Reuters

The indigenous people of San Blas are forced to relocate, thanks to rising seas and climate change.

The residents of San Blas, a white sand beach archipelago off the coast of Panama, are adapters. Every year, they brace for the rainy season, which fills their homes and shoreline with crashing waves and water. According to Reuters: "Rising ocean levels caused by global warming and decades of coral reef destruction have combined with seasonal rains to submerge the Caribbean islands for days on end. Once rare, flooding is now so menacing that the Guna have agreed to abandon ancestral lands for an area within their semi-autonomous territory on the east coast of the mainland."

Below, a look at the island home many are leaving behind.

A traffic sign reading 'Slow down' is seen between islands at the Coamarca of Kuna Yala. (Carlos Jasso/Reuters)
An indigenous Guna woman stands in her family house in Carti Sugdub island at the Comarca of Kuna Yala in Panama. (Carlos Jasso/Reuters)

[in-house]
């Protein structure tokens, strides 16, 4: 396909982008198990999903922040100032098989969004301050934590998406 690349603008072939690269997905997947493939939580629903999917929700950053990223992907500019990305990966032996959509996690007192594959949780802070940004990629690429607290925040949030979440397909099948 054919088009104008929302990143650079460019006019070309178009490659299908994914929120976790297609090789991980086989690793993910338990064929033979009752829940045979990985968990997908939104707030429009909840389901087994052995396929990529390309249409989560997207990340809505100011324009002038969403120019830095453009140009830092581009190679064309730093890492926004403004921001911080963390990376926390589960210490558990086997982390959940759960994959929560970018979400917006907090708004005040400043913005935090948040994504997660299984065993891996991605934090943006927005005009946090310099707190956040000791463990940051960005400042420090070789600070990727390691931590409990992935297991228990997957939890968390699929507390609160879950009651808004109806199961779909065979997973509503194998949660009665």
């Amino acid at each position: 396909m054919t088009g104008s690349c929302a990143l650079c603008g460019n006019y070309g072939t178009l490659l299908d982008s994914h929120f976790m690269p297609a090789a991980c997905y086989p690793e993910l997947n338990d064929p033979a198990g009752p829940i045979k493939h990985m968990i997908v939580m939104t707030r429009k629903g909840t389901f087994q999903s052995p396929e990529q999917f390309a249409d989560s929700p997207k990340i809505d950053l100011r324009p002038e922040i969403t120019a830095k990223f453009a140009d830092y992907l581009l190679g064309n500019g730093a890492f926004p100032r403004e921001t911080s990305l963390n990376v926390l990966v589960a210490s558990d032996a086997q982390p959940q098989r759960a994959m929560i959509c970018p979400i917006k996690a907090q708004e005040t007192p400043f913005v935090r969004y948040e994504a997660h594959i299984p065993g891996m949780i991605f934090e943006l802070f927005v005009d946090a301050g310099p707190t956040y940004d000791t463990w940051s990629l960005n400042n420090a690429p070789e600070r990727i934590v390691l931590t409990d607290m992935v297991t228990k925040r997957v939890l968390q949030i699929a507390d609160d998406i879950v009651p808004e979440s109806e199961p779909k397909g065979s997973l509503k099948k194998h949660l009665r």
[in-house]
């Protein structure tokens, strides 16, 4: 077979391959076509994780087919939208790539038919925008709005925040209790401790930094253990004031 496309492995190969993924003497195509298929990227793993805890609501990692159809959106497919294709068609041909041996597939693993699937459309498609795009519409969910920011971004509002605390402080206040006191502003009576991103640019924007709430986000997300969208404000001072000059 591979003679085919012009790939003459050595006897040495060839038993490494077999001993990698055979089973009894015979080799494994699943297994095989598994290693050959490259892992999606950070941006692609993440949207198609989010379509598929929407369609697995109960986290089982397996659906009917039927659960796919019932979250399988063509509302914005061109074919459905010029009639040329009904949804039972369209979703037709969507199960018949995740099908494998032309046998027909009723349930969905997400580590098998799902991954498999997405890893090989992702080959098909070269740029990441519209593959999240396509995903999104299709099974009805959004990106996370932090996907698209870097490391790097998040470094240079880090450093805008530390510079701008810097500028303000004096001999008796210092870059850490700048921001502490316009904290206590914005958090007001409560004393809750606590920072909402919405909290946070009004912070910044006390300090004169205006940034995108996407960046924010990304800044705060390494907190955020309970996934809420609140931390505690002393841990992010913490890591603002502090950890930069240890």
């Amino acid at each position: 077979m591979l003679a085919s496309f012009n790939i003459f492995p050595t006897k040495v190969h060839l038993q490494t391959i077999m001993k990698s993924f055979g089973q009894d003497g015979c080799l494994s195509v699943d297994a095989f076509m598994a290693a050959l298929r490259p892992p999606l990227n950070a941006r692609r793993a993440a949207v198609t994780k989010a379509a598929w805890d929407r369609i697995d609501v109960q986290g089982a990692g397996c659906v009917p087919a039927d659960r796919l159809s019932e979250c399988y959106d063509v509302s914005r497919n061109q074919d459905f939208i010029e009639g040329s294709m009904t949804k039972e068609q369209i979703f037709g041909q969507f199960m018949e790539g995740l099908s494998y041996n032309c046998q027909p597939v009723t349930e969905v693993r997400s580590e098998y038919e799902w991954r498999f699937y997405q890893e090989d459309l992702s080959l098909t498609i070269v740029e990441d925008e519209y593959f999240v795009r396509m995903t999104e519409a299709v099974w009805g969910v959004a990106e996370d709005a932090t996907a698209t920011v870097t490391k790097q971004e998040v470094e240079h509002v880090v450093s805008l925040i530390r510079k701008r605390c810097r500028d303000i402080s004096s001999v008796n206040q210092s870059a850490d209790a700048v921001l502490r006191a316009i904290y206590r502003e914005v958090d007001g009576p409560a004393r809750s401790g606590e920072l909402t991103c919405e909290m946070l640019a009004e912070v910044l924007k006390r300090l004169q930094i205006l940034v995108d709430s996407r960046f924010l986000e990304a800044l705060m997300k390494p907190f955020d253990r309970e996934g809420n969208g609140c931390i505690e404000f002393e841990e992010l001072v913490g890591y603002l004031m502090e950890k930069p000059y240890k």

A group of indigenous Gunas play at the lamp post in Carti Sugdub island at the Comarca of Kuna Yala in Panama. (Carlos Jasso/Reuters)
An indigenous Guna boy walks past a clothes line in Nusadup island at the Comarca of Kuna Yala in Panama. (Carlos Jasso/Reuters)


An indigenous Guna man holds the head of a tapir before butchering its remains in Tumatar island. (Reuters)

About the Author

Most Popular

  1. Maps

    Mapping Where Europe's Population Is Moving, Aging, and Finding Work

    Younger people are fleeing rural areas, migrating northward, and having fewer children. Here’s how that’s changing the region.

  2. Equity

    How a Fart Became Berlin's Weirdest Policing Scandal

    It's taken an incredible amount of resources to get to the bottom of this one.

  3. Design

    Experimental City: The Sci-Fi Utopia That Never Was

    With solar energy, recycling, computers, and personal mass transit, the 1960s-era Minnesota Experimental City was a prescient and hopeful vision of the urban future. A new documentary tells its story.

  4. Design

    The Problem With 'Fast-Casual Architecture'

    Washington, D.C., has a huge new waterfront development that’s fun, popular, and easy on the eyes. Is anything wrong with that?

  5. Transportation

    How Seattle Bucked a National Trend and Got More People to Ride the Bus

    Three experts in three very different positions weigh in on their city’s ridership success.